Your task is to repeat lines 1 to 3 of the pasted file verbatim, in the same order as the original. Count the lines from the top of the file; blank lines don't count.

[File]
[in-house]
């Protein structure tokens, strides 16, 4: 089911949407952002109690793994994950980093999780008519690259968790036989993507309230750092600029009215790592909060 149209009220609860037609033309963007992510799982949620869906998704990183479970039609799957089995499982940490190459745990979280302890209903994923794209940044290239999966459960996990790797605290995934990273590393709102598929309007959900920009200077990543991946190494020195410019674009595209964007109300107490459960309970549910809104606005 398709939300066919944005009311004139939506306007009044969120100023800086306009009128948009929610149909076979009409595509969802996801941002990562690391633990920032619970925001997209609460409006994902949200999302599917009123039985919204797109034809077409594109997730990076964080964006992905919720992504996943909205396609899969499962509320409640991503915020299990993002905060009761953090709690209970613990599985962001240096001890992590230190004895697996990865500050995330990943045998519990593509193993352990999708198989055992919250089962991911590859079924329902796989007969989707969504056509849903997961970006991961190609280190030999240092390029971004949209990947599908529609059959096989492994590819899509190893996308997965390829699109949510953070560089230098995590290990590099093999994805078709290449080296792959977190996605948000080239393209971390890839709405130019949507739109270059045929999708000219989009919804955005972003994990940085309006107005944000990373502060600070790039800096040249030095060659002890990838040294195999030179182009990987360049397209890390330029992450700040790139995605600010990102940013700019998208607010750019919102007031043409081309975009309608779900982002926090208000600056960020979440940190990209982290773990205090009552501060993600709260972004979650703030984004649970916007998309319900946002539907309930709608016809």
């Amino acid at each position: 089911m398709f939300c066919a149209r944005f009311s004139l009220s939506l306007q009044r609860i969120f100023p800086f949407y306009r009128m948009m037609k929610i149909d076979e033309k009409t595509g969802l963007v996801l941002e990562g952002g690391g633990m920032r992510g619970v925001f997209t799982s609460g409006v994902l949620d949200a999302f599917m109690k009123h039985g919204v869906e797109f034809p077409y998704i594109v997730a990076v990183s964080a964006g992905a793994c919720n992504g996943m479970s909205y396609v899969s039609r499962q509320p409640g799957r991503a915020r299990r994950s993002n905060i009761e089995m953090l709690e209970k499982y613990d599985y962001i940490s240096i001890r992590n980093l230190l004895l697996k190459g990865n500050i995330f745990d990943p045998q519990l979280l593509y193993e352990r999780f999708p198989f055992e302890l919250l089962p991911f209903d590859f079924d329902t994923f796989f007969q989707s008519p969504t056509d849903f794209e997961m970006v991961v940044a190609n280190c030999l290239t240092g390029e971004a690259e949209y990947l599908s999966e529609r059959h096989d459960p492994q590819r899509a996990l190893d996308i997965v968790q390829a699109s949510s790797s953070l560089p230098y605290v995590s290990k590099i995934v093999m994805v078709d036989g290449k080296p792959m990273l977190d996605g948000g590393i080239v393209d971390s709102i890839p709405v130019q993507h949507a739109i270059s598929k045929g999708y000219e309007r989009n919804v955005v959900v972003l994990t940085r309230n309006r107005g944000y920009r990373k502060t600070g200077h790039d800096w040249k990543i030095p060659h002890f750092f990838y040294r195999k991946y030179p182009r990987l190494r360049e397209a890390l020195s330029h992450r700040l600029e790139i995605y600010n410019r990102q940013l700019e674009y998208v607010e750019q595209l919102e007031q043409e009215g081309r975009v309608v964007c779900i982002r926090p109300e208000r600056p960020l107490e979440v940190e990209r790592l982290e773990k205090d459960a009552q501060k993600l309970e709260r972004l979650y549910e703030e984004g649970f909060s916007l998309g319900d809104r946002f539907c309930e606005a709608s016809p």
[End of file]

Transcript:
[in-house]
């Protein structure tokens, strides 16, 4: 089911949407952002109690793994994950980093999780008519690259968790036989993507309230750092600029009215790592909060 149209009220609860037609033309963007992510799982949620869906998704990183479970039609799957089995499982940490190459745990979280302890209903994923794209940044290239999966459960996990790797605290995934990273590393709102598929309007959900920009200077990543991946190494020195410019674009595209964007109300107490459960309970549910809104606005 398709939300066919944005009311004139939506306007009044969120100023800086306009009128948009929610149909076979009409595509969802996801941002990562690391633990920032619970925001997209609460409006994902949200999302599917009123039985919204797109034809077409594109997730990076964080964006992905919720992504996943909205396609899969499962509320409640991503915020299990993002905060009761953090709690209970613990599985962001240096001890992590230190004895697996990865500050995330990943045998519990593509193993352990999708198989055992919250089962991911590859079924329902796989007969989707969504056509849903997961970006991961190609280190030999240092390029971004949209990947599908529609059959096989492994590819899509190893996308997965390829699109949510953070560089230098995590290990590099093999994805078709290449080296792959977190996605948000080239393209971390890839709405130019949507739109270059045929999708000219989009919804955005972003994990940085309006107005944000990373502060600070790039800096040249030095060659002890990838040294195999030179182009990987360049397209890390330029992450700040790139995605600010990102940013700019998208607010750019919102007031043409081309975009309608779900982002926090208000600056960020979440940190990209982290773990205090009552501060993600709260972004979650703030984004649970916007998309319900946002539907309930709608016809």
């Amino acid at each position: 089911m398709f939300c066919a149209r944005f009311s004139l009220s939506l306007q009044r609860i969120f100023p800086f949407y306009r009128m948009m037609k929610i149909d076979e033309k009409t595509g969802l963007v996801l941002e990562g952002g690391g633990m920032r992510g619970v925001f997209t799982s609460g409006v994902l949620d949200a999302f599917m109690k009123h039985g919204v869906e797109f034809p077409y998704i594109v997730a990076v990183s964080a964006g992905a793994c919720n992504g996943m479970s909205y396609v899969s039609r499962q509320p409640g799957r991503a915020r299990r994950s993002n905060i009761e089995m953090l709690e209970k499982y613990d599985y962001i940490s240096i001890r992590n980093l230190l004895l697996k190459g990865n500050i995330f745990d990943p045998q519990l979280l593509y193993e352990r999780f999708p198989f055992e302890l919250l089962p991911f209903d590859f079924d329902t994923f796989f007969q989707s008519p969504t056509d849903f794209e997961m970006v991961v940044a190609n280190c030999l290239t240092g390029e971004a690259e949209y990947l599908s999966e529609r059959h096989d459960p492994q590819r899509a996990l190893d996308i997965v968790q390829a699109s949510s790797s953070l560089p230098y605290v995590s290990k590099i995934v093999m994805v078709d036989g290449k080296p792959m990273l977190d996605g948000g590393i080239v393209d971390s709102i890839p709405v130019q993507h949507a739109i270059s598929k045929g999708y000219e309007r989009n919804v955005v959900v972003l994990t940085r309230n309006r107005g944000y920009r990373k502060t600070g200077h790039d800096w040249k990543i030095p060659h002890f750092f990838y040294r195999k991946y030179p182009r990987l190494r360049e397209a890390l020195s330029h992450r700040l600029e790139i995605y600010n410019r990102q940013l700019e674009y998208v607010e750019q595209l919102e007031q043409e009215g081309r975009v309608v964007c779900i982002r926090p109300e208000r600056p960020l107490e979440v940190e990209r790592l982290e773990k205090d459960a009552q501060k993600l309970e709260r972004l979650y549910e703030e984004g649970f909060s916007l998309g319900d809104r946002f539907c309930e606005a709608s016809p």